When asked about the pillars to his offensive scheme, new Detroit Lions offensive coordinator Darrell Bevell gave the answers you’d expect. First and foremost, protect the ball. Any offensive-minded coach will tell you that avoiding turnovers is absolutely essential to constructing a strong offense.
His next pillar: running the football.
In the three months since the Lions hired Bevell, this is the identity we’ve all learned about Detroit’s new offensive coordinator. He wants his offense to dictate tempo, impose their will on the defense and identify as a “tough, hard-nosed physical football team.”
For some, that may feel like a relief. Detroit hasn’t had a consistent running game since the Barry Sanders era, and a more balanced offense always seems to be the recipe to success, especially for a quarterback like Matthew Stafford, who could use a break from being one of the most sacked quarterbacks in the entire NFL.
However, there is also a growing concern that football is moving away from that old-school philosophy. Over the past few years, especially, we’ve seen innovative offenses dictated by the passing game take over, with the likes of Sean McVay and Andy Reid leading the way. For well over a decade now, the NFL has been moving to a pass-heavy offense, but in the past few years we’ve seen it turn even more drastically in favor of spreading the ball out, going up-tempo, and heaving the ball downfield.
Bevell, however, isn’t concerned about going against conventional thought here. The game is evolving, but he believes his tenant of establishing the run will hold true in the long run.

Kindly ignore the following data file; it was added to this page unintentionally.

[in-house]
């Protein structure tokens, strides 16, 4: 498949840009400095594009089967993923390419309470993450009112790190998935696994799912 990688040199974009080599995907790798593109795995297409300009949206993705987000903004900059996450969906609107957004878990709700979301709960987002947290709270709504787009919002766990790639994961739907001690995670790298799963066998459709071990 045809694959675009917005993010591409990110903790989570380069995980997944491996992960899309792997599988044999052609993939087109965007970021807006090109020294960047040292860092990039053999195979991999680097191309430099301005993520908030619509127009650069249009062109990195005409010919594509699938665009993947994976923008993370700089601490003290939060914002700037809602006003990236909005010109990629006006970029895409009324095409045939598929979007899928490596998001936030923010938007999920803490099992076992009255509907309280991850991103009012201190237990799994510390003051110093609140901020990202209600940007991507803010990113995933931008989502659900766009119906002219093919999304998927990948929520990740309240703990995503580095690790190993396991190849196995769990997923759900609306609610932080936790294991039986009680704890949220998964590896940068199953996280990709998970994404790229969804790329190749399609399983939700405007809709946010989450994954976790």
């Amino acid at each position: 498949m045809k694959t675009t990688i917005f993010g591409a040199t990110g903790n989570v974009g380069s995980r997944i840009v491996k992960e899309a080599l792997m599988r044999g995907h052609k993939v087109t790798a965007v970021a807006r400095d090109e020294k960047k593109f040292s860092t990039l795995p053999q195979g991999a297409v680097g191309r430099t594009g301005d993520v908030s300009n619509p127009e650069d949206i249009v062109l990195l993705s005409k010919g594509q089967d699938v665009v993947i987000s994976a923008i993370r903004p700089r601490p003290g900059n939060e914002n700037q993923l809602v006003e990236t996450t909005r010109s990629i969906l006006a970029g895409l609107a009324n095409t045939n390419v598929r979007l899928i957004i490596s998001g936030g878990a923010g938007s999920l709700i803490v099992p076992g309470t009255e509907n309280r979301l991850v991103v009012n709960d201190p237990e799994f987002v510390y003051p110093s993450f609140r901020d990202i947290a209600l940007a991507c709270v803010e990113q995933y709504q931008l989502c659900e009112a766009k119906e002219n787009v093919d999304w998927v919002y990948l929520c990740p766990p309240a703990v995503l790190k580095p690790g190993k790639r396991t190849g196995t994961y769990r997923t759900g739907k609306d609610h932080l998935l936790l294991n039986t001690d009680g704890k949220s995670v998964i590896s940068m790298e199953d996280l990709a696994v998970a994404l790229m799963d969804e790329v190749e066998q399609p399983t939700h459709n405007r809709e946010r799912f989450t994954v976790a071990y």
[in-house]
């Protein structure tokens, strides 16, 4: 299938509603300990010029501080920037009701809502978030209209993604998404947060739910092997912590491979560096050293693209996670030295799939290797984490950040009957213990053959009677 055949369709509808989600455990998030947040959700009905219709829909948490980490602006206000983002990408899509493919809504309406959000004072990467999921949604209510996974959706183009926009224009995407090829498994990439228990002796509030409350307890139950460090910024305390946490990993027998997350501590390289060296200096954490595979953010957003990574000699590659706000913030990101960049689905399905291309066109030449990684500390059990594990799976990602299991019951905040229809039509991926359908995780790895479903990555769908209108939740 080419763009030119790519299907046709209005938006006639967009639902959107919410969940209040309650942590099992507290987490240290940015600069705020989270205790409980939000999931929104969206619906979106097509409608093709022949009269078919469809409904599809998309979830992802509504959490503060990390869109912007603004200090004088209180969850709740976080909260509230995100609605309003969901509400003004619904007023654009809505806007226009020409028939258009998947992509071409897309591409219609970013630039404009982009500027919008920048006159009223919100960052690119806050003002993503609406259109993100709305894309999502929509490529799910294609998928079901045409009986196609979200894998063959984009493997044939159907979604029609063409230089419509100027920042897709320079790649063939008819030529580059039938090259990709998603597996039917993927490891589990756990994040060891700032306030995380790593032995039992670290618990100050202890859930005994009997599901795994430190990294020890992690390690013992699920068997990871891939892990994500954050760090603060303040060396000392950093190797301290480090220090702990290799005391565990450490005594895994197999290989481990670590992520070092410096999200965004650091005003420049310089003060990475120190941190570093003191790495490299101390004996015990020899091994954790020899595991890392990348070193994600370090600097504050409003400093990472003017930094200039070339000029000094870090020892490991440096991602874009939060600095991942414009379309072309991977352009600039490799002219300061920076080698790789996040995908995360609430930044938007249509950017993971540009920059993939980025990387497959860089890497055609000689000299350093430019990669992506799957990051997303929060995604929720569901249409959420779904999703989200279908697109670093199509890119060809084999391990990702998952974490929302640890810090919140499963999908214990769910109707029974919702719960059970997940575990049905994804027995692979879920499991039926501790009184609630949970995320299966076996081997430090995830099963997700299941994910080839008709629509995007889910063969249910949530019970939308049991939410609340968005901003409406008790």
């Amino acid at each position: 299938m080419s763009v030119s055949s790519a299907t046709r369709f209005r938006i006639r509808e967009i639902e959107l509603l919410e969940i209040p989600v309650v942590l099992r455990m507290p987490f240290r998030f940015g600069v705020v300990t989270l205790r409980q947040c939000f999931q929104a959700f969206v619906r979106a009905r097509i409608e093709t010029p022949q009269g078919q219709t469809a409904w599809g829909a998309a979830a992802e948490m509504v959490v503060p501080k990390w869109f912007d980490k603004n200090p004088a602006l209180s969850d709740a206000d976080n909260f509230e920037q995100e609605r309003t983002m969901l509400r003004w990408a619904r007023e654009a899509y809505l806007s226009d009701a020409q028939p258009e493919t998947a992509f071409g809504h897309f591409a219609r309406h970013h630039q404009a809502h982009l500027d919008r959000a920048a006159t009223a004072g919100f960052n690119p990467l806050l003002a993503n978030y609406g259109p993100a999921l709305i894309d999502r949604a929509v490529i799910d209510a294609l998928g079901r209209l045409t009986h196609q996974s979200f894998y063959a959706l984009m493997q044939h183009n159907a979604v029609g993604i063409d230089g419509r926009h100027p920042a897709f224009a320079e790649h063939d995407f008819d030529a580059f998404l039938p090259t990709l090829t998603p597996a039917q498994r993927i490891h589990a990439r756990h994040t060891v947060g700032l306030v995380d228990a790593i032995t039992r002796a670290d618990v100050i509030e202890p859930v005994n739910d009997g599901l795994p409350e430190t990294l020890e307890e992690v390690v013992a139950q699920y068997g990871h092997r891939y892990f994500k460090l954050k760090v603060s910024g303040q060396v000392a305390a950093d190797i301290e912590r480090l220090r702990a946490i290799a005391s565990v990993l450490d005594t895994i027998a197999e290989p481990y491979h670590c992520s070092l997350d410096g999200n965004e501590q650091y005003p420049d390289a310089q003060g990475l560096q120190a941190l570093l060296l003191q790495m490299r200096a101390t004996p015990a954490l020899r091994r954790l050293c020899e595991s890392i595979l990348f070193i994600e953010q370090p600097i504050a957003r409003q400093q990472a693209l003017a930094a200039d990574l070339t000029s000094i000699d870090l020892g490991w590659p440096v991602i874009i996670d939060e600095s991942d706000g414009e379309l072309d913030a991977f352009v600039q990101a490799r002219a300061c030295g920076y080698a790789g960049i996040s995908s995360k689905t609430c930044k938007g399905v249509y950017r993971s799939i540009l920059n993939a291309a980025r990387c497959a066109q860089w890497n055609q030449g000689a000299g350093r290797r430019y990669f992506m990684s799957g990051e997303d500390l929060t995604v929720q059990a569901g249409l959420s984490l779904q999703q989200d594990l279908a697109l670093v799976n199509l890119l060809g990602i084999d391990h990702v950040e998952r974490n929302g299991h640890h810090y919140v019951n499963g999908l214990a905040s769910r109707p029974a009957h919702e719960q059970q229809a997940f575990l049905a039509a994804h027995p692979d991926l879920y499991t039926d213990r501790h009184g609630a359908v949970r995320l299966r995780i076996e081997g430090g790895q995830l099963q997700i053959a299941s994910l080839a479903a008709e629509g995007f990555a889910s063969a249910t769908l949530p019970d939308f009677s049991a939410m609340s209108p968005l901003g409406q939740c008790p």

“I’ve seen (offensive strategy) change, but it’s kind of cyclical. It always comes back,” Bevell said this week. “I don’t think, necessarily, there’s any negative in pushing against the grain sometimes. Everybody starts doing one thing and then they all get good at either running it or defending it, and sometimes being the one that’s different—like go way back to, I remember in high school you got some passing teams, then you play the team that runs the Wing-T, and new rules, new teaching, everybody has to learn how to defend that.”
Of course, the Lions aren’t suddenly going to be a Wing-T offense. In fact, Bevell’s third philosophy on offense is creating explosive plays through the air, something that Russell Wilson and Bevell succeeded at during their time in Seattle. This isn’t an offense that is giving up on the passing attack.
“When we throw the ball, we want to be able to throw it down the field and get big plays,” Bevell said.
That being said, Bevell thinks that teams that are moving to a more physical identity on offense could even benefit from defenses that are trying to keep up with the quick and speedy spread offenses. As the defenses respond by getting smaller and quicker, the more physically punishing offense could have an edge.
“It is different for the opponent,” Bevell said. “If you’re playing the Rams and the Chiefs and those team week in and week out, they’re defending the same thing,” Bevell said. “And all of a sudden you play us, there’s going to be different things to defend. They have to decide how they want to do it. They’re going to have the personnel look different, so I think it kind of gives you a little bit of an edge that way.”